On the other hand, the current Norwegian government has gotten tougher with Beijing over the last year. It has expelled two guest researchers (one of whom is a Chinese citizen) from the University of Southern Norway after the Norwegian Police Security Service (PST) claimed they were conducting illegal research into dual-purpose technology. The two were apparently affiliated with an unnamed Chinese university that has close ties to the People’s Liberation Army.
This came on the heels of PST’s annual national threat assessment, in which it for the first time mentioned China as an actor that might have an interest in conducting espionage in Norway. China responded with predictable outrage, accusing Norway of retaining a “Cold War mentality.” However, PST’s claim has been partially vindicated by a recent report by the cyber security company FireEye, which confirmed that China has been conducting extensive cyber espionage against Norwegian government and commercial entities.
According to Øgrim and Nilsen, this espionage extends to the Nobel Prize itself. An interesting note in their book is that several officials in the Norwegian Ministry of Foreign Affairs and the Nobel Committee have stated that in the weeks leading up to the announcement of Liu’s prize, Chinese officials were particularly active in trying to persuade the Nobel Committee not to award the prize to Liu. Former Foreign Minister Jonas Gahr Støre has suggested that the reason behind the Chinese diplomats’ unusual pressure was due to the fact that China had hacked the Nobel Committee’s internal e-mails and notes.
Another interesting point of disagreement between Oslo and Beijing has taken place in the Arctic. As the Diplomat has reported extensively, China is in the process of establishing itself as an actor in the region, not least due to its massive economic potential (see here, here and here). It currently operates a research facility in Norway’s Arctic Svalbard Archipelago, the Yellow River Station. As a part of its research in the High North, China is a member of the European Incoherent Scatter Scientific Association (EISCAT), a multinational space research organization. EISCAT has two extremely powerful radars on Svalbard, which Chinese scientists operate and maintain.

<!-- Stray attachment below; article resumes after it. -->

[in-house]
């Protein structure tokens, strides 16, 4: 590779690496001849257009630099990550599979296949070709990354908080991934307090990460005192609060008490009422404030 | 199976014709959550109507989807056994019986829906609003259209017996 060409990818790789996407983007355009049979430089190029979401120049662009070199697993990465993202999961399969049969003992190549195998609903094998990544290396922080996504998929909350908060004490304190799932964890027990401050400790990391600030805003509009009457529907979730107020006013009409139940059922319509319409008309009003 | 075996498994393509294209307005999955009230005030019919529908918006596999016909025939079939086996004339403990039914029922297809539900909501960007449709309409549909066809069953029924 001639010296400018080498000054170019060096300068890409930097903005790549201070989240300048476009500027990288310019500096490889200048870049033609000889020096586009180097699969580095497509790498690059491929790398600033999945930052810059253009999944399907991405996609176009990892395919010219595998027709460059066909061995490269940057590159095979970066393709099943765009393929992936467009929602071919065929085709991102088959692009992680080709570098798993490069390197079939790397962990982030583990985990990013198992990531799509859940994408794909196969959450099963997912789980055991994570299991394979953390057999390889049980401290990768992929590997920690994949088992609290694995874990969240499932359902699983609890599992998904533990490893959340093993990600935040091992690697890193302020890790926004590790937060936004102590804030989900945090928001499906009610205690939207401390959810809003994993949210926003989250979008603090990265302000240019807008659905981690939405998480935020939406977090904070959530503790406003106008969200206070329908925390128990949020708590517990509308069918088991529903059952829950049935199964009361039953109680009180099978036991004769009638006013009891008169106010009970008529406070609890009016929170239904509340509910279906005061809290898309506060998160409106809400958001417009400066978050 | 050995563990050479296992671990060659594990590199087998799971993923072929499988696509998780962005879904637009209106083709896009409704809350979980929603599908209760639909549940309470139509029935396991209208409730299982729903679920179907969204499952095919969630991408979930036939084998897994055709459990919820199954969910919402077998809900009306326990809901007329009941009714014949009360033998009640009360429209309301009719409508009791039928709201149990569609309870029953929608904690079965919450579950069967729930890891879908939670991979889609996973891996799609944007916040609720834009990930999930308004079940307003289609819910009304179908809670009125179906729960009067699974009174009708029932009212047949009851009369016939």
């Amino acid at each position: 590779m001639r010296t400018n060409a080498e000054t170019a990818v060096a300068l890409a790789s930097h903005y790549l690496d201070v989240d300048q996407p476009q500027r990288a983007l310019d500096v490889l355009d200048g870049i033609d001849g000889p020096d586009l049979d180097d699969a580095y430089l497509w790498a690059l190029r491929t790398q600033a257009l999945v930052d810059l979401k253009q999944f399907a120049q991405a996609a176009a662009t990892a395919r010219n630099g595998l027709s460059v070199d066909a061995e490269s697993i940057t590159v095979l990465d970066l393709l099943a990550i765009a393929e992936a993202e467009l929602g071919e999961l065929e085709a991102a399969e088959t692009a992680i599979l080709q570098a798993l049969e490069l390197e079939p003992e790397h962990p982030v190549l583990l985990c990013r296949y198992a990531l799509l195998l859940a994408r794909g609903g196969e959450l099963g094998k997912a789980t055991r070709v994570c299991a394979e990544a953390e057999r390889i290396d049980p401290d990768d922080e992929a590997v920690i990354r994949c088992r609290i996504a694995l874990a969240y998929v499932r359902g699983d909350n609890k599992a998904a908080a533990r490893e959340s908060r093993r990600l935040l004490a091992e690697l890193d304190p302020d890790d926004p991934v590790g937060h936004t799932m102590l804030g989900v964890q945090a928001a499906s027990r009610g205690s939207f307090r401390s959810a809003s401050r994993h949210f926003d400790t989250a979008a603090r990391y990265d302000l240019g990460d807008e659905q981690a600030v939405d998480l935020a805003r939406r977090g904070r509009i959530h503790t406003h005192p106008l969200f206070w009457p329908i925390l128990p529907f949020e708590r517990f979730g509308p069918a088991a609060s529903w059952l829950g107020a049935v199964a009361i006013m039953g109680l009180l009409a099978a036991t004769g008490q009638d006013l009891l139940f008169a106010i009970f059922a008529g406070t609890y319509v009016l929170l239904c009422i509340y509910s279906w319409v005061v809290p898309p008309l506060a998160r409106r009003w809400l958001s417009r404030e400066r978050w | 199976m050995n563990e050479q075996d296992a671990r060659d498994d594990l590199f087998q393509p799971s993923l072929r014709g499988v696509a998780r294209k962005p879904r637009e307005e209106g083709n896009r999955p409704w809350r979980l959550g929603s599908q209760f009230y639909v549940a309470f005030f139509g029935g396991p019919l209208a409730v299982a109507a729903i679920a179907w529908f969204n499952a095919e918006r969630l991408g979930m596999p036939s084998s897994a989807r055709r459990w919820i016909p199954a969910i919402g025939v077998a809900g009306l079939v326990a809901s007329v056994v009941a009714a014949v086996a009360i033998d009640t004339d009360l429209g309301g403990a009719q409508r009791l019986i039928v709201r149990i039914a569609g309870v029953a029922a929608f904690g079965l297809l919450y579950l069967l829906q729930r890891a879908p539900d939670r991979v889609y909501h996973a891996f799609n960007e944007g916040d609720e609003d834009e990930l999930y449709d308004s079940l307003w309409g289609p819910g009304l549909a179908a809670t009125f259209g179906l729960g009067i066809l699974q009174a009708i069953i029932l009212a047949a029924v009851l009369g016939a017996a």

For almost ten years, China has petitioned the Norwegian government for permission to construct a third radar. In July 2010, three months before Liu’s prize, Oslo gave permission to construct the facility. However, following China’s sanctions, Norway cancelled the agreement. The Norwegian Ministry of Education and Science has stated that “The purpose of the facility is to conduct space-related research. However, the technology can be used for other purposes as well. After a thorough process, the Norwegian government has decided that we do not want such a facility on Svalbard.” This strongly implies that Norway is worried about Chinese intelligence activities in the Arctic.
According to Øgrim and Nilsen, there is relatively little Norway can do to improve its relationship with China, short of an unconditional apology. However, this would probably damage Norway’s reputation as a champion for human rights and potentially harm its international standing, perhaps for a long time. In the past, Sino-Norwegian relations have gradually improved as a result of events in China, especially in times of changes in the CCP’s leadership. Thus, the authors advise the Norwegian government to stand up for its principles and weather the storm. As a country used to poor weather and bitter winters, that advice may prove tenable.